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The Social Origins of Language

By Daniel Dor

Presents a new theoretical framework for the origins of human language and sets key issues in language evolution in their wider context within biological and cultural evolution


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Preposition Placement in English: A Usage-Based Approach

By Thomas Hoffmann

This is the first study that empirically investigates preposition placement across all clause types. The study compares first-language (British English) and second-language (Kenyan English) data and will therefore appeal to readers interested in world Englishes. Over 100 authentic corpus examples are discussed in the text, which will appeal to those who want to see 'real data'


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Free Access 4 You

Free access to several Brill linguistics journals, such as Journal of Jewish Languages, Language Dynamics and Change, and Brill’s Annual of Afroasiatic Languages and Linguistics.


Academic Paper


Title: The role of language of instruction and vocabulary in the English phonological awareness of Spanish–English bilingual children
Author: Diane August
Institution: Center for Applied Linguistics
Author: Catherine E Snow
Institution: Harvard University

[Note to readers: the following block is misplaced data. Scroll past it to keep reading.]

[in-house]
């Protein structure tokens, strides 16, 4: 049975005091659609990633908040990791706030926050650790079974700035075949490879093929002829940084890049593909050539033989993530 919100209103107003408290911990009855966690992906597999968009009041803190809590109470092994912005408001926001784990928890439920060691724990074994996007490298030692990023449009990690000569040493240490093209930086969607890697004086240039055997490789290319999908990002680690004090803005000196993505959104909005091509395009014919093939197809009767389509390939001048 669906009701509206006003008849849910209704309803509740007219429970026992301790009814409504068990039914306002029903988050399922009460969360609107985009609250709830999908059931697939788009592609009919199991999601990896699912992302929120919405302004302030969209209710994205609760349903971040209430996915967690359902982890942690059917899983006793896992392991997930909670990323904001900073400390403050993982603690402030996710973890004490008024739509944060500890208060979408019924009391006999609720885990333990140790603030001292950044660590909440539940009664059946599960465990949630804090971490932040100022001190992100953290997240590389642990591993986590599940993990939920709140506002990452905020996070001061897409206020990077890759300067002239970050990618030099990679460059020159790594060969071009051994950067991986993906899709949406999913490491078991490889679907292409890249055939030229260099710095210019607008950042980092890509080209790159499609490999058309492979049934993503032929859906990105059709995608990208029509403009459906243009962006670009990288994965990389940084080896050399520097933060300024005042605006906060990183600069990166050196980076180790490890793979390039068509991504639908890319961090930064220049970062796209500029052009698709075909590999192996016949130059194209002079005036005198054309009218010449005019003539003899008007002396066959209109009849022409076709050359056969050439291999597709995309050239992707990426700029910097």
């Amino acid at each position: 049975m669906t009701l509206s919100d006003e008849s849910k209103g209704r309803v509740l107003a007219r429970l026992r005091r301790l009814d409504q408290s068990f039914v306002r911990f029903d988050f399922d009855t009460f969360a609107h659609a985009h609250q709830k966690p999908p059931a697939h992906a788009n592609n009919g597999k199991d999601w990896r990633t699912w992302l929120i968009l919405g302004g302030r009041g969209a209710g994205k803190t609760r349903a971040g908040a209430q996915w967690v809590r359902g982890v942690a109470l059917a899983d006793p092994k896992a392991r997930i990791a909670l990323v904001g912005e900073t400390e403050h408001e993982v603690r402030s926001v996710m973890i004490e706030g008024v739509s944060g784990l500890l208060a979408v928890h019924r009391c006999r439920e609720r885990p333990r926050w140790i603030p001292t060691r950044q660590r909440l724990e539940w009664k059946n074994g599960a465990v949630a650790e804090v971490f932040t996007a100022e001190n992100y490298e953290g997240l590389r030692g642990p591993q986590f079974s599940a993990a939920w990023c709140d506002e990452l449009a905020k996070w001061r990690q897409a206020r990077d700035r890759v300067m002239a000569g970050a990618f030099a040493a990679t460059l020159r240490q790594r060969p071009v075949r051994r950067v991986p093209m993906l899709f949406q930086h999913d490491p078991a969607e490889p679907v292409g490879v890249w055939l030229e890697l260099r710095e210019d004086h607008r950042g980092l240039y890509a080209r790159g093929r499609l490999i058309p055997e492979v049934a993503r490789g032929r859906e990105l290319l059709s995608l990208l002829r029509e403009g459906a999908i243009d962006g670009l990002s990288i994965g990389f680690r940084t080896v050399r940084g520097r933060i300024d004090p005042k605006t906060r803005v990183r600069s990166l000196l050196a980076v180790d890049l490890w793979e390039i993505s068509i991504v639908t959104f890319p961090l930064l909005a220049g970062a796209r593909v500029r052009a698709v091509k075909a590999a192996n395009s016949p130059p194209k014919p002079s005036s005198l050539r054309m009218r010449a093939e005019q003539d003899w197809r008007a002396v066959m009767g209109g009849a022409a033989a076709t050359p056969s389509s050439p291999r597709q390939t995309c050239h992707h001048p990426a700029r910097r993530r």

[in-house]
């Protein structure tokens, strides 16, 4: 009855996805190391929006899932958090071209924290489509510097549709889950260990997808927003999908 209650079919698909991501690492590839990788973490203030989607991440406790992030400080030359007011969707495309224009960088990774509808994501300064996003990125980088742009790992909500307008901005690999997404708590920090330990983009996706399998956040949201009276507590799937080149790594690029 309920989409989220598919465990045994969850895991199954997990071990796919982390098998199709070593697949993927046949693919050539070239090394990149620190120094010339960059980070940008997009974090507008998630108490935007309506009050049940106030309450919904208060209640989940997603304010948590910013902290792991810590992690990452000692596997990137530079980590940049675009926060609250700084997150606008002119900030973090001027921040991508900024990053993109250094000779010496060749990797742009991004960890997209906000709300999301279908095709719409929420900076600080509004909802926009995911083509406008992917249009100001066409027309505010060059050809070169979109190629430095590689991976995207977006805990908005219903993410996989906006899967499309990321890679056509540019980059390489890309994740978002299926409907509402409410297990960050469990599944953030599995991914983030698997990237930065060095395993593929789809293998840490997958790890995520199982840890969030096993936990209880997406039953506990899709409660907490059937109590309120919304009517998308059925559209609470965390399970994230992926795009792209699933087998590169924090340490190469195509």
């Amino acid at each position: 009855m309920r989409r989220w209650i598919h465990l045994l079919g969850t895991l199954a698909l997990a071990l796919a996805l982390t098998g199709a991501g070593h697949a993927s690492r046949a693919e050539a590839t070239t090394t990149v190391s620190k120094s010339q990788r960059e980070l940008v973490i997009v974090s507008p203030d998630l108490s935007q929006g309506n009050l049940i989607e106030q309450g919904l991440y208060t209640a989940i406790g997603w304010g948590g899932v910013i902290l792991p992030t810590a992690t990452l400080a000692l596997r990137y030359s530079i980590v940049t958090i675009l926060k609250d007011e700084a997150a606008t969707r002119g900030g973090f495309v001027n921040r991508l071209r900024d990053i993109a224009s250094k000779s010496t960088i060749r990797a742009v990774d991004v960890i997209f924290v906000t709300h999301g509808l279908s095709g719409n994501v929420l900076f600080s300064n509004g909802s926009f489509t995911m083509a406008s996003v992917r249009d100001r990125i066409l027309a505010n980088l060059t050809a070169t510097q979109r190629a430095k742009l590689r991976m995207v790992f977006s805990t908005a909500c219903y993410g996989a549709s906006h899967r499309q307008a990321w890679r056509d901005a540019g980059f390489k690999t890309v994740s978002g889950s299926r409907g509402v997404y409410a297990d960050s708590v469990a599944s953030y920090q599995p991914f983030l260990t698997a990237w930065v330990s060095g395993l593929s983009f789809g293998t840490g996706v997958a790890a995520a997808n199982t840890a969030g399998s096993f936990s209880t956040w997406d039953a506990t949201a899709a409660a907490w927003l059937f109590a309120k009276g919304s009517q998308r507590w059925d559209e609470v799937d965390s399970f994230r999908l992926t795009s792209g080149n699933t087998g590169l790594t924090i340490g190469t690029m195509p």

Linguistic Field: Phonology; Psycholinguistics
Subject Language: English
Spanish
Abstract: This study explores influences on bilingual children's phonological awareness (PA) performance in English, examining the role of language of instruction and vocabulary. English monolingual and Spanish–English bilingual kindergartners and first graders receiving either English or Spanish literacy instruction were assessed in English PA and in English and Spanish vocabulary, as appropriate. Spanish-instructed bilinguals were more likely than English-instructed bilinguals or English monolinguals to treat diphthongs as two units, reflecting their analysis in Spanish phonology and orthography. Surprisingly, unbalanced bilinguals dominant in either English or Spanish scored better on English PA than children with approximately equal scores on the English and the Spanish vocabulary test. This finding suggests that familiarity with many lexical items within a language constitutes a source of analyzable phonological knowledge.

CUP at LINGUIST

This article appears in Applied Psycholinguistics Vol. 27, Issue 2, which you can read on Cambridge's site or on LINGUIST .



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